It’s an academic question at this point, because the deal is done, but here’s what happened. My boyfriend borrowed my car to take the dog to hang out with him at work, because my car isn’t full of delicate and non-slobber-on-able video equipment. As he’s pulling in front of his office, he hears a really loud squeal and a kathumpathumpathump. Unhappy sound. He gets out and looks and my front driver’s side tire is completely fucked - sidewall split, the whole thing just looks awful.
So I went down there and had it towed to Firestone because, hell, I didn’t feel like digging all the crap out of my trunk to get out my spare and I get three free towing miles from AAA. I was expecting to have to get a new tire for the flat one because of the sidewall cracks, but when we got there the tire lady showed me some cracks in the sidewalls of all the other tires and told me I really ought to replace them all. Well, I don’t know much about tires, I don’t look at mine like I ought to (and frankly it’s a lot easier to get a good look when they’re up on the tow truck) but the cracks didn’t look that bad to me. Of course, I’m not sure how long they were there.
I don’t think I’ve had to replace a tire until today on my car, which I’ve had since 2004 (or late 2003 - it’s an 04 model.) Pontiac Grand Prix, if it matters. So I suppose they could have just reached the end of their natural lifespan?
Anyway, there was a sale on, so it only cost $600 for all four. Is that highway robbery? I haven’t had to buy tires in years and years and years, so I really don’t know what they’re supposed to cost. That seems crazy high to me, but am I just out of touch or did I get upsold? (Were the cracks really a problem?)
$600 is about right for 4 tires installed. Depending on what trim level the Grand Prix is it could require low profile tires that cost a bit more. For comparison a new set of P225/60R16 for my 99 Olds Alero GLS (same tires as a '04 Grand Prix GT1 and GT2) are $130 a piece at Sam’s Club. Firestone is going to be markedly more since they charge close to dealer prices, but $600 isn’t dramatically over priced.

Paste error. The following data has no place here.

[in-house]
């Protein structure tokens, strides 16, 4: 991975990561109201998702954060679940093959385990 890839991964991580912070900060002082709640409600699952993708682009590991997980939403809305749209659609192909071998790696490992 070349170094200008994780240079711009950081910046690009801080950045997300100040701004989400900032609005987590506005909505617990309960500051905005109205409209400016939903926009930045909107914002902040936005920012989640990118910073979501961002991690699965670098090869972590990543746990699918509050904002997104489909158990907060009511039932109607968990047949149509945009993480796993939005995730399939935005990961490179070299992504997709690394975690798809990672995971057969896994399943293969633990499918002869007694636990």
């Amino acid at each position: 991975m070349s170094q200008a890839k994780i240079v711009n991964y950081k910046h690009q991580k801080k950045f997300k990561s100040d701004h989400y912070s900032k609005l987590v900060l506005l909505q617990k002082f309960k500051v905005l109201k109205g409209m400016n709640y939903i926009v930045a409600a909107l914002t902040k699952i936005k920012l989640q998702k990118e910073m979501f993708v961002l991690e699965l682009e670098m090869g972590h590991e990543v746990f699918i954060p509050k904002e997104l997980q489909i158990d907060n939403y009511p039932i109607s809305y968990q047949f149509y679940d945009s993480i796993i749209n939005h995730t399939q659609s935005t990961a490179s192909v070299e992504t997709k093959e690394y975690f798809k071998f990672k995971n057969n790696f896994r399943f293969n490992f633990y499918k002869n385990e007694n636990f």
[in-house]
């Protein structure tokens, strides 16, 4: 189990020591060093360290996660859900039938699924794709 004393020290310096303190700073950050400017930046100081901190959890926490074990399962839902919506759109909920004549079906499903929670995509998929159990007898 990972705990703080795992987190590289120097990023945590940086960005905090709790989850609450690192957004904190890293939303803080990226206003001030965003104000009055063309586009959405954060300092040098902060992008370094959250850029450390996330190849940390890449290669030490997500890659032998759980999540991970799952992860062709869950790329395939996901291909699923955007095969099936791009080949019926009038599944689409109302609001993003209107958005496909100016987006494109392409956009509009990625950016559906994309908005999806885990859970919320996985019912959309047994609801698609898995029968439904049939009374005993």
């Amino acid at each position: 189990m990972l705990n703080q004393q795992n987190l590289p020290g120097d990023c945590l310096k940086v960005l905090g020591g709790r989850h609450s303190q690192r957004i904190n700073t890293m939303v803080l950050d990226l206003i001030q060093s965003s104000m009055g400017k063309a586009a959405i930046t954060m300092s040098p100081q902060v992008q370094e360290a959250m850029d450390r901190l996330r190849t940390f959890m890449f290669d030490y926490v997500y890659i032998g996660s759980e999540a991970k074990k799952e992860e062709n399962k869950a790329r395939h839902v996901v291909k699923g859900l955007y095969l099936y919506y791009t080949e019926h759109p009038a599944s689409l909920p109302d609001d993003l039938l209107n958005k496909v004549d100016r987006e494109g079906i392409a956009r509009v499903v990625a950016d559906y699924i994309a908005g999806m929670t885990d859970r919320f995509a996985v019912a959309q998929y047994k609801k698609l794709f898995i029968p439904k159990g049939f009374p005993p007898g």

As to whether you needed new tires, I don’t know. The fact you had a apparently spontaneous side wall blow out tells me that something was dramatically wrong with the ones you had. Tires should certainly last longer than 4-5 years in a climate like South Carolina, and that you have sidewall cracks tells me that you were really careless about monitoring the air pressure. That indicates that you were running well under or over the recommended pressure and most likely bouncing back and forth between the two situations.
Side cracks aren’t necessarily a “replace urgently” thing but since you already had the car towed and in the shop going ahead and getting all 4 replaced was probably a reasonable choice. If money was tight you could have probably let it slide and just dealt with future blowouts as needed, but if you could afford it you are usually better having 4 tires of equal wear for handling and fuel economy. I’m curious what the tread was like on the tires. Were they worn down to the point of needing replacement or were they still good and only the sidewalls were an issue?
Since you have new tires, I strongly suggest you invest in a tire pressure gauge and keep it in your glove box. Check the pressure every other fueling and keep an eye on the pressure you are running. My Alero loses tire pressure irritatingly frequently, but I have sensors which keep me abreast of the issue. Did the mechanics check your rims? Did they look bent or deformed in any way? That can indicate a pothole strike and would contribute to a pressure issue and a blowout.
I have sensors and they’ve gone off before to tell me I was low - when they go off I check it and fix it. Didn’t go off this time. (I know I shouldn’t rely on the sensors and should check the pressure more often.) The rim looked bent to me but then I assume the “squealing” sound Aaron heard was the rim.
It seems high to me - I had a tire that I believe was slashed; it cost $55 to replace last week - but this is in the wilds of Queens, and who knows, maybe it fell off a truck.